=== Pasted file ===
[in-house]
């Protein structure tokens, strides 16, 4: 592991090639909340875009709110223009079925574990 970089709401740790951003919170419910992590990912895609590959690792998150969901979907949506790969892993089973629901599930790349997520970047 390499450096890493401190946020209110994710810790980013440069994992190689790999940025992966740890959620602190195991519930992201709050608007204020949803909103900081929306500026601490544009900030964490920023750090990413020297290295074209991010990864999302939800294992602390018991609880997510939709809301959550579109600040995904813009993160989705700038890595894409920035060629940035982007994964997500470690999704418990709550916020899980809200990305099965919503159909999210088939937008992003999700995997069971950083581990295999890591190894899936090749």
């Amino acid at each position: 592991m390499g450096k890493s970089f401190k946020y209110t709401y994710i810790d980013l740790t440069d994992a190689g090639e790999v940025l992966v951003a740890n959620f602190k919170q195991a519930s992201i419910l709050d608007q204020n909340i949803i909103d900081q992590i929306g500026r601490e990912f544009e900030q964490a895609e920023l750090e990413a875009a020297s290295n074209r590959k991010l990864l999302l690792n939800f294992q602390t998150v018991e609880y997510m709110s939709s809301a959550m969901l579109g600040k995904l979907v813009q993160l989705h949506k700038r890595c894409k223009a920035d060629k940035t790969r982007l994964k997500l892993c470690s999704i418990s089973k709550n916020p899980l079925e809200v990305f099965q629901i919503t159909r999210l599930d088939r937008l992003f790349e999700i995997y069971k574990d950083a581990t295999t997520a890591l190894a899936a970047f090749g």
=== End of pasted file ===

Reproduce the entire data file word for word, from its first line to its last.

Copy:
[in-house]
């Protein structure tokens, strides 16, 4: 592991090639909340875009709110223009079925574990 970089709401740790951003919170419910992590990912895609590959690792998150969901979907949506790969892993089973629901599930790349997520970047 390499450096890493401190946020209110994710810790980013440069994992190689790999940025992966740890959620602190195991519930992201709050608007204020949803909103900081929306500026601490544009900030964490920023750090990413020297290295074209991010990864999302939800294992602390018991609880997510939709809301959550579109600040995904813009993160989705700038890595894409920035060629940035982007994964997500470690999704418990709550916020899980809200990305099965919503159909999210088939937008992003999700995997069971950083581990295999890591190894899936090749």
């Amino acid at each position: 592991m390499g450096k890493s970089f401190k946020y209110t709401y994710i810790d980013l740790t440069d994992a190689g090639e790999v940025l992966v951003a740890n959620f602190k919170q195991a519930s992201i419910l709050d608007q204020n909340i949803i909103d900081q992590i929306g500026r601490e990912f544009e900030q964490a895609e920023l750090e990413a875009a020297s290295n074209r590959k991010l990864l999302l690792n939800f294992q602390t998150v018991e609880y997510m709110s939709s809301a959550m969901l579109g600040k995904l979907v813009q993160l989705h949506k700038r890595c894409k223009a920035d060629k940035t790969r982007l994964k997500l892993c470690s999704i418990s089973k709550n916020p899980l079925e809200v990305f099965q629901i919503t159909r999210l599930d088939r937008l992003f790349e999700i995997y069971k574990d950083a581990t295999t997520a890591l190894a899936a970047f090749g």